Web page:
The legacy of Marius Petipa is an immense, lively, colourful puzzle filled with music, painting, literature, directing work and priceless choreography of the classical ballet founder. It can be discovered and collected endlessly through the research of new archival documents, studying of choreographic notations, the restoration of lost details, moving away from simplifications and finding new content. Though the traditional performance of Petipa’s ballets and dances at the Mariinsky Theatre, “The House of Petipa”, has always been treated with great respect and even reverence, it is still important and interesting to see and experience how his legacy sounds and looks like in an interpretation by choreographer-reconstructors. This makes it possible to look more closely at it and discover new facets of the talent of the Great Marius Petipa.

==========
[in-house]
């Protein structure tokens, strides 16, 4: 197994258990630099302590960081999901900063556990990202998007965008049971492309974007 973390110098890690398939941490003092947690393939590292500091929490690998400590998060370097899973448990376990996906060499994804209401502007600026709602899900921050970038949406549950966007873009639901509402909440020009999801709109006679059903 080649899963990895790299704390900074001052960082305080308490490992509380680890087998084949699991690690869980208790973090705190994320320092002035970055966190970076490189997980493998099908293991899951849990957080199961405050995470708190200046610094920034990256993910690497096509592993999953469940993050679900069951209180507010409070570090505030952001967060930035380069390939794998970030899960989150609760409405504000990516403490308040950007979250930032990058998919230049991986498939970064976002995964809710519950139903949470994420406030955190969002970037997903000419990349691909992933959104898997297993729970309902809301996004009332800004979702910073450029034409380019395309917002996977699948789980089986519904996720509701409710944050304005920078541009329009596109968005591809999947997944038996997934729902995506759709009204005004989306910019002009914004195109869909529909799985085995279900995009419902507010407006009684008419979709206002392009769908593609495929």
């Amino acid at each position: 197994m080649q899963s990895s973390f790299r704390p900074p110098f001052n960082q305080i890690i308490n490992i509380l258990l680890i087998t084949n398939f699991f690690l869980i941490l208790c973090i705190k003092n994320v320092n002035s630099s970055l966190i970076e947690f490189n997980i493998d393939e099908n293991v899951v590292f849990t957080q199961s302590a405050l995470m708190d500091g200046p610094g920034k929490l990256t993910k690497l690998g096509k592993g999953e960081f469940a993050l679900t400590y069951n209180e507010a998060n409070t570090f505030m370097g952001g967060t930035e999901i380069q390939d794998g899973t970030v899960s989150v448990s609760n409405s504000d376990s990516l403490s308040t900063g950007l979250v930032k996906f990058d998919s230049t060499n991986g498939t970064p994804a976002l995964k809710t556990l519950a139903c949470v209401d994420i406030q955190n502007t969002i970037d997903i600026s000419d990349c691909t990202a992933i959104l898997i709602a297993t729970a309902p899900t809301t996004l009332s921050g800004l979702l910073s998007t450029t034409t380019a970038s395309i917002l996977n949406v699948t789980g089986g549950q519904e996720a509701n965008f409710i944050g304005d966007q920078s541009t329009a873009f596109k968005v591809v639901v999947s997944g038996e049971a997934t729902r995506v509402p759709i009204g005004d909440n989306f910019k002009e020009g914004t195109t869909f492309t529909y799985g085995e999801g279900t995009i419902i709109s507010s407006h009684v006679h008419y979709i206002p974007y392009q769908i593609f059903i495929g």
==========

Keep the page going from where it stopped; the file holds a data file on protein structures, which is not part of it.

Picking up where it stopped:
Nikolai Sergeev Collection at Harvard University
The Sergeev collection includes the notations of ballets and dances from operas with music scores, programs of Mariinsky Ballet performances, synopses of ballets, photographs of dancers, costume and scene designs for ballets. The majority of the choreographic notations document with varying degrees of detail the original works and revivals of Marius Petipa.
Nikolai Grigorievich Sergeev was a dancer, choreographer, and régisseur of the Mariinsky Ballet from 1894 to 1918. He developed an interest in dance notation around 1897 when he served as an assistant to choreographer Alexander Gorskii, who was also a teacher of the theory and notation of dance at the Theatre school. Gorski had revised the system created by another Theatre school teacher, Vladimir Stepanov, in 1891. The system was used for notations of ballets from the repertory of the Mariinsky Ballet undertaken by the Directorate of the Imperial Theatres and supervised by Sergeev. He left Russia after the October revolution in 1918 and he brought the notations (33 boxes) with him to the West. He used them between 1921 and 1951 to restage Russian ballets for European companies.